#ThisWeekIn 1951 GSN is the last Southern Railway built Merchant Navy to lose the Malachite livery.

#ThisWeekIn 1951, 35011 General Steam Navigation left Eastleigh works following a light intermediate overhaul. During her visit to the works GSN had 400 steel stays repaired and 30 new “Howell” tubes installed. The major change was the new paint on the engine, gone was the Southern Railway malachite green replaced with the new British Railways Brunswick green.
General Steam Navigation was the last Merchant Navy built and operated by the Southern Railway to wear the malachite livery, having never worn the BR express blue livery. The short-lived British Railways express blue was dropped by the Southern Region as soon as it could with 35024 being repainted into the Brunswick Green livery in May 1951. General Steam Navigation would wear the Brunswick Green livery for another 15 years before being withdrawn in 1966.

35011 at Eastleigh works – Copyright Coffin

Putting Funds into the Frames 

Now that the boiler has been successfully removed from the frames for the first time in 61 years, see news item from 2nd October 2020 here, our attention is now turned to the restoration of the frames and the rear dragbox.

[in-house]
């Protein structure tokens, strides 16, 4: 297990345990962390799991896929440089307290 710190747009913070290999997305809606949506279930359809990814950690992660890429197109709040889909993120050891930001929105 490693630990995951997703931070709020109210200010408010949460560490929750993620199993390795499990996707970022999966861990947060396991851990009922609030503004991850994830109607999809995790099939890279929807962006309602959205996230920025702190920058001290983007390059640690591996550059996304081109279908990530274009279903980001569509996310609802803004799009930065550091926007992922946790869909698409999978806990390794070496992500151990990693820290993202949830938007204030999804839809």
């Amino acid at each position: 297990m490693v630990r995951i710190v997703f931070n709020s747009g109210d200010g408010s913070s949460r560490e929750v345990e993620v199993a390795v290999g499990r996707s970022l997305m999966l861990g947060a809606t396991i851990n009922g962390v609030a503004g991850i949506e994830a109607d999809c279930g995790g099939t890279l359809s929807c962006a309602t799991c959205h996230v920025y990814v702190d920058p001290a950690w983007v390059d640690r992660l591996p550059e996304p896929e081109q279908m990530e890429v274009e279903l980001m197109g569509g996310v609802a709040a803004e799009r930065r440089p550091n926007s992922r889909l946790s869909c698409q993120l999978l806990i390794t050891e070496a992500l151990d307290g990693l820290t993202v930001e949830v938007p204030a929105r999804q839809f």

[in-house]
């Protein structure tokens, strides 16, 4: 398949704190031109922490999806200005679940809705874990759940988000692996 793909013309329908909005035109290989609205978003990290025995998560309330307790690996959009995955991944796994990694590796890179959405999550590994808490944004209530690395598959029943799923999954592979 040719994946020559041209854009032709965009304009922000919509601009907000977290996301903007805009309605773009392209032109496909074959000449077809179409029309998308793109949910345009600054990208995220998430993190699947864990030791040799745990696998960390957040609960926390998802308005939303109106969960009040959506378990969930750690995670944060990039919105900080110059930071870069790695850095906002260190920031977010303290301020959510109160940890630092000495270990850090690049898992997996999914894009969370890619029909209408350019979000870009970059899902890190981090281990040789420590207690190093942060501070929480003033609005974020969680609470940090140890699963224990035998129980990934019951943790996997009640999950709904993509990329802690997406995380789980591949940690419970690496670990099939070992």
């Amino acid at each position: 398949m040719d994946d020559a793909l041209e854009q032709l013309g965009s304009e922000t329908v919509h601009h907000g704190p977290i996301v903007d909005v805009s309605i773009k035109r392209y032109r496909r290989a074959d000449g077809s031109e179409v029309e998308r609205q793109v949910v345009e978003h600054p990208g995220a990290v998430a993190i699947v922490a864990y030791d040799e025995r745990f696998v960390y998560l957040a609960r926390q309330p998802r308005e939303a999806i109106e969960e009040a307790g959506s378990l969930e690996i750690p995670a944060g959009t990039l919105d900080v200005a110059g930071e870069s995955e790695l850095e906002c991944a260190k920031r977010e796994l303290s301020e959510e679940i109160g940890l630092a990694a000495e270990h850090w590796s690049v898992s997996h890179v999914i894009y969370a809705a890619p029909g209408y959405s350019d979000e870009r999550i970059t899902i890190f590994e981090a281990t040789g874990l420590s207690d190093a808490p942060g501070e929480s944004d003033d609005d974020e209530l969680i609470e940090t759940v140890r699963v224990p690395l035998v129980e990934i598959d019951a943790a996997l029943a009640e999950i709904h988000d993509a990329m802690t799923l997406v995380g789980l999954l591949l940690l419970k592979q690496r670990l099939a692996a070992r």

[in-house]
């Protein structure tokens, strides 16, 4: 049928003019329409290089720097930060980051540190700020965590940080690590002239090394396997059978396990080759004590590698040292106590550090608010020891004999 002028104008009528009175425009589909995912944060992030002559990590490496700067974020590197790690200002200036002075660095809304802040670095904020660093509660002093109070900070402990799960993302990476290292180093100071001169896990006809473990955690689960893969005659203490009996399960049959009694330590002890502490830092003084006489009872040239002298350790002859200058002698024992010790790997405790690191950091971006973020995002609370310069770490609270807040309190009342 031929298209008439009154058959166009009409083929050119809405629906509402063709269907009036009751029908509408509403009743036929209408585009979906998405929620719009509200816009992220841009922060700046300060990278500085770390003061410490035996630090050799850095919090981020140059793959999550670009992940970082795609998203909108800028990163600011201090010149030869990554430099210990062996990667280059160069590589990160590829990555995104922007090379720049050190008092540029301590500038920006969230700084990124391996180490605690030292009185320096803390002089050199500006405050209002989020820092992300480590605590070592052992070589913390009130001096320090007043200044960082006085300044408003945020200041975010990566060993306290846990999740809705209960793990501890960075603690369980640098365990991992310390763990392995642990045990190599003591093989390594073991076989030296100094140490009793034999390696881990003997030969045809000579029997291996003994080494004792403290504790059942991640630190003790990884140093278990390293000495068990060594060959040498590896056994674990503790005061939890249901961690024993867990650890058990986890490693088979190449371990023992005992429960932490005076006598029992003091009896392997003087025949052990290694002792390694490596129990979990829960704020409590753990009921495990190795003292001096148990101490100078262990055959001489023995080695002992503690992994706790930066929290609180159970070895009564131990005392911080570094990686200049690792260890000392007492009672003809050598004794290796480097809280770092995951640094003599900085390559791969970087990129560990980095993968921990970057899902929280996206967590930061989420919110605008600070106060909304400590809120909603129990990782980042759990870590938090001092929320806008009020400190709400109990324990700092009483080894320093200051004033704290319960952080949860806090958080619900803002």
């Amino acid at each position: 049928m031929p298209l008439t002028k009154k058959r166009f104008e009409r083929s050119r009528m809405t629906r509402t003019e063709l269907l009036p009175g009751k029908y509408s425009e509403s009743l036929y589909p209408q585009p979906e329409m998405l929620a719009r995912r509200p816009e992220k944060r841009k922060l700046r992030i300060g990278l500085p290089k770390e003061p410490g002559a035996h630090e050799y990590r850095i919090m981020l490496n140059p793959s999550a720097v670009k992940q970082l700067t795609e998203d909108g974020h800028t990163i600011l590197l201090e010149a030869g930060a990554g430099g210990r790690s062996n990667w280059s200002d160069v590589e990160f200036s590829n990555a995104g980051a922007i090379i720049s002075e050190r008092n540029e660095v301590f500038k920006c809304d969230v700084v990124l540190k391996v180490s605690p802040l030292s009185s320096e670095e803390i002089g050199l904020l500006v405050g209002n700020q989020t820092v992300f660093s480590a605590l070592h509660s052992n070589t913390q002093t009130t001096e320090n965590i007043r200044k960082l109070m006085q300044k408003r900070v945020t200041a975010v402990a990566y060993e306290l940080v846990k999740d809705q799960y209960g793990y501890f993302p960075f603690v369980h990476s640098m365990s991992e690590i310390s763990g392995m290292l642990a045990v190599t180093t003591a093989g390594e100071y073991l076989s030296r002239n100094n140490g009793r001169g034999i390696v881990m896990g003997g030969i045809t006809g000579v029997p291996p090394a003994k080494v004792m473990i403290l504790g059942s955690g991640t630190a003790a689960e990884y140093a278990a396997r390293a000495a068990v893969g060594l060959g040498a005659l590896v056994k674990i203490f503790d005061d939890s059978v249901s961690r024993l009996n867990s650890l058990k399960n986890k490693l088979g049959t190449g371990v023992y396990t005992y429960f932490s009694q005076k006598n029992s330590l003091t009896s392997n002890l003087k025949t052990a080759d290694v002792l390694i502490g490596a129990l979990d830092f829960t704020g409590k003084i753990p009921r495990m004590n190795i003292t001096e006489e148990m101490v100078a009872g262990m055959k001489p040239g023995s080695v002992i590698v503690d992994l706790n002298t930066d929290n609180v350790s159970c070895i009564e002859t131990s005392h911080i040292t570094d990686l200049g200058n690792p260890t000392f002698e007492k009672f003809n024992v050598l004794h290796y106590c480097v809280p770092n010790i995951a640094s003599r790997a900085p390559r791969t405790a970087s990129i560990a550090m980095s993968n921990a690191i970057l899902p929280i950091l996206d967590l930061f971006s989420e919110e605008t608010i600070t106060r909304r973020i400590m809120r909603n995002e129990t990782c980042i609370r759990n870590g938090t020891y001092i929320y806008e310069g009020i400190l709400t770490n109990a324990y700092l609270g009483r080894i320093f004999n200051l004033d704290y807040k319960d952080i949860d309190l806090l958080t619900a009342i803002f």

We have therefore set up a Fund for the Frames that will be essential for the successful restoration of  35011 back into her original condition. Not only do we need to clean and review the condition of the frames as they exist today, any corroded sections of the framework, the rear platform and dragbox will cut out and replaced. We also need to reverse some of the areas that were changed during rebuilding to allow a new middle cylinder to be installed and reinstate Bulleid’s unique patented chain driven valve gear.

This a general fund with no minimum / maximum donation or number of contribution limits, all monies donated to the Fund for the Frames will be specifically ring fenced for the frames. If you are able to contribute to this project in any way however great or small, we thank you for your support.

GSN collaboration with Loughborough University continues

Last week our Chief Mechanical Engineer took a group of students from Loughborough University to look at the smokebox and exhaust of Bulleid Light Pacific 34039 Boscastle that is currently undergoing overhaul on the Great Central Railway.
This was to aid their understanding of the geometry they’re studying as part of developing the internal aerodynamics and draughting of our 35011 General Steam Navigation.
Following the success of the 2020/21 Loughborough University collaboration projects  we are running further projects in 2021/22 to look at aspects of the blastpipe design in more detail.
The intention is to compare the potential performance of a Bulleid-Lemaître blastpipe with other concepts such as the Giesl and Lempor ejectors.
For more details on our University collaboration projects with Loughborough University click here.
Thanks to Andy Morgan and Mike for hosting us.

#OnThisDay 21c11 becomes 35011